It is said that Qasmuna’s father, Ismail, enjoyed improvising verse with her. One day he said: ‘Finish this poem’.
I had a friend whose rare delight,
Though it rewarded care with spite,
Qasmuna thought for a moment and replied:
So the sun, to which for all its light
The moon is obliged, is still by it
One day she looked in the mirror, and considered that she was beautiful and had not married. She said:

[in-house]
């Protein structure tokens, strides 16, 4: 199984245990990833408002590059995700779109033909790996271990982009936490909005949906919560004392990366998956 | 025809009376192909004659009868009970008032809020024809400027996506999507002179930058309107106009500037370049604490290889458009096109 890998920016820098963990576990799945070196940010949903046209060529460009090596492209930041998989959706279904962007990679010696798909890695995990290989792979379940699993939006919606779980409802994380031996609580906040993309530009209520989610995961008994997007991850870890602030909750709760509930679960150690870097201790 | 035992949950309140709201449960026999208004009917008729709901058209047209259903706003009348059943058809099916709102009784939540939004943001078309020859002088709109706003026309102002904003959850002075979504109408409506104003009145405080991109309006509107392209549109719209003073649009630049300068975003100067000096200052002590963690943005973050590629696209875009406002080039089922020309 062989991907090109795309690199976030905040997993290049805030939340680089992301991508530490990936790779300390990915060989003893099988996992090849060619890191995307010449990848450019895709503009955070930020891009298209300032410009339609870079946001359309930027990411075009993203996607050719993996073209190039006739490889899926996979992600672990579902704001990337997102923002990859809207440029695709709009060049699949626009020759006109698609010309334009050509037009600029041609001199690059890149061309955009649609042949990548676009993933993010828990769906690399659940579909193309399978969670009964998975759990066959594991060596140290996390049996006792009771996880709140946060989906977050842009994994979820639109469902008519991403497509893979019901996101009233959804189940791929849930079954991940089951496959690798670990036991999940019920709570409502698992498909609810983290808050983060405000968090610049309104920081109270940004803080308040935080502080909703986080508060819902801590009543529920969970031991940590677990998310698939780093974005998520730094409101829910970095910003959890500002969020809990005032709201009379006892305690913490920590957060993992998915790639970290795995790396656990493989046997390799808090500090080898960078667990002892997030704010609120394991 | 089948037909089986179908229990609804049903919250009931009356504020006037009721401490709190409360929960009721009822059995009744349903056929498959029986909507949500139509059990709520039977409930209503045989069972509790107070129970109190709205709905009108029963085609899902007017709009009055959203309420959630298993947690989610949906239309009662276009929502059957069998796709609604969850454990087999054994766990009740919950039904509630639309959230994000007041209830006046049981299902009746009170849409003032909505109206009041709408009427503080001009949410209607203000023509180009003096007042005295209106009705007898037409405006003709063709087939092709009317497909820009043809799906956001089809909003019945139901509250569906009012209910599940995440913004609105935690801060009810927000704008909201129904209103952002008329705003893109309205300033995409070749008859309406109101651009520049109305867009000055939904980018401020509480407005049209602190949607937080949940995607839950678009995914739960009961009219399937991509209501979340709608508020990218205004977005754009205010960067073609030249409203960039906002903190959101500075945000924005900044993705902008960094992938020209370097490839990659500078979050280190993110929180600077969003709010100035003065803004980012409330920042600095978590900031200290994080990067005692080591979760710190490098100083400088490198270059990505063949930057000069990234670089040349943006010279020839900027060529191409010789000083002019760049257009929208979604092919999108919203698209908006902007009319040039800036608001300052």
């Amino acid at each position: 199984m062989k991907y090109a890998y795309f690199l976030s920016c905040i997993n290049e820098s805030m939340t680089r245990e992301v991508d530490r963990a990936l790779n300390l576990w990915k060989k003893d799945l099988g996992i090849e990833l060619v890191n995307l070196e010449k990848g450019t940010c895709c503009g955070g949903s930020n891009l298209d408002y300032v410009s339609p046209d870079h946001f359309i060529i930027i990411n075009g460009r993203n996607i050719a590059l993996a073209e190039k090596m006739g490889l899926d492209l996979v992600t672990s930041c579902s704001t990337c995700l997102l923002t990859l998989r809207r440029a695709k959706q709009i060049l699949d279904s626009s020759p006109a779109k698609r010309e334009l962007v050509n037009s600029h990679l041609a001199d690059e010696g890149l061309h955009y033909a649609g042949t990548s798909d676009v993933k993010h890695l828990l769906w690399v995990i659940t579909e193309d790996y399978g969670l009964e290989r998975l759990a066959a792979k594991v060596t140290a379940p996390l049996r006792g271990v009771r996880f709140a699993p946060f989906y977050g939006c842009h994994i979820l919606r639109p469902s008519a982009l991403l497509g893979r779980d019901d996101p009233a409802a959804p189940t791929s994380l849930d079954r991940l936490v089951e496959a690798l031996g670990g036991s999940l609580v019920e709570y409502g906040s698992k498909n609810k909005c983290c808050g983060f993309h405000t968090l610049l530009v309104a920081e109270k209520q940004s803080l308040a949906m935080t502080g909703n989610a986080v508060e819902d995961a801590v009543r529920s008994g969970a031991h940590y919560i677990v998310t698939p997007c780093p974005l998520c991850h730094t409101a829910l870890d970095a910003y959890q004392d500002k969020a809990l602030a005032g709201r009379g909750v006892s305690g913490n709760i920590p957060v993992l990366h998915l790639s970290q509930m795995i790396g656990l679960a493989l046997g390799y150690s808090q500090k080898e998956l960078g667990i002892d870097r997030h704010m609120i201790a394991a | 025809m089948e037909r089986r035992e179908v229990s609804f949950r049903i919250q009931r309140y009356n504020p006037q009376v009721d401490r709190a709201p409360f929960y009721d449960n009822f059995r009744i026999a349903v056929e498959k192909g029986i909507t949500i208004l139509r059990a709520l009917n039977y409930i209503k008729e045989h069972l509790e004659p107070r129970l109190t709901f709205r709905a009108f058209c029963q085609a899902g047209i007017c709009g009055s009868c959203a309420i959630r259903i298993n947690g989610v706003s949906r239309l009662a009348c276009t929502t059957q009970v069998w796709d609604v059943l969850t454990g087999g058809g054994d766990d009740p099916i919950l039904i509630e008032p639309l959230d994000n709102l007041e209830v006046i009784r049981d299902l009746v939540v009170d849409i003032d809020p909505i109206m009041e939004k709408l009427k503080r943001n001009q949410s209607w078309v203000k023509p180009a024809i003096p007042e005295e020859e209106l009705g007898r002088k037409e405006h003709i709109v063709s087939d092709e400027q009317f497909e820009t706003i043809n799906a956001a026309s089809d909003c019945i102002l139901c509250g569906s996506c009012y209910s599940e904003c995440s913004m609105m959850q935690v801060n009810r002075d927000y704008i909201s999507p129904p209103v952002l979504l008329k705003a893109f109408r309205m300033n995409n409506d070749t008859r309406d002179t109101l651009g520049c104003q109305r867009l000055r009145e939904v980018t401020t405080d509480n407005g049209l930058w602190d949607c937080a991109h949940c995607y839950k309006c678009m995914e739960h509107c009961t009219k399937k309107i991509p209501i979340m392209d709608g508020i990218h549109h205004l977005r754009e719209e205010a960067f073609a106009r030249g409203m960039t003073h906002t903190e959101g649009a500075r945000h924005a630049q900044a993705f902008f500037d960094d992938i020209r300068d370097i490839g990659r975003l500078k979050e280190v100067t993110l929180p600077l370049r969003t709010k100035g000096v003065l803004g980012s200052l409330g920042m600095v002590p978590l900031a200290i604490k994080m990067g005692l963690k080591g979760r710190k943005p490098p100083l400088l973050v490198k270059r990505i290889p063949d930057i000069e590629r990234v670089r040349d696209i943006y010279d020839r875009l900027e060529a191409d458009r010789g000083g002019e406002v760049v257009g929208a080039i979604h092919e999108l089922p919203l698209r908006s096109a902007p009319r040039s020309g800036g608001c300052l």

There I see a garden ripe
For reaping, but not one
Palm spread for picking.
With what pains tender
Days are wasted. Only
The unnamable remains.
Her father heard this, and began to think of her marriage. On seeing a passing doe, she said:
Doe, forever grazing
On meadows, we are sisters
In wildness, in the contrast
Between eye-white and iris.
We bear the fate
Set down for us.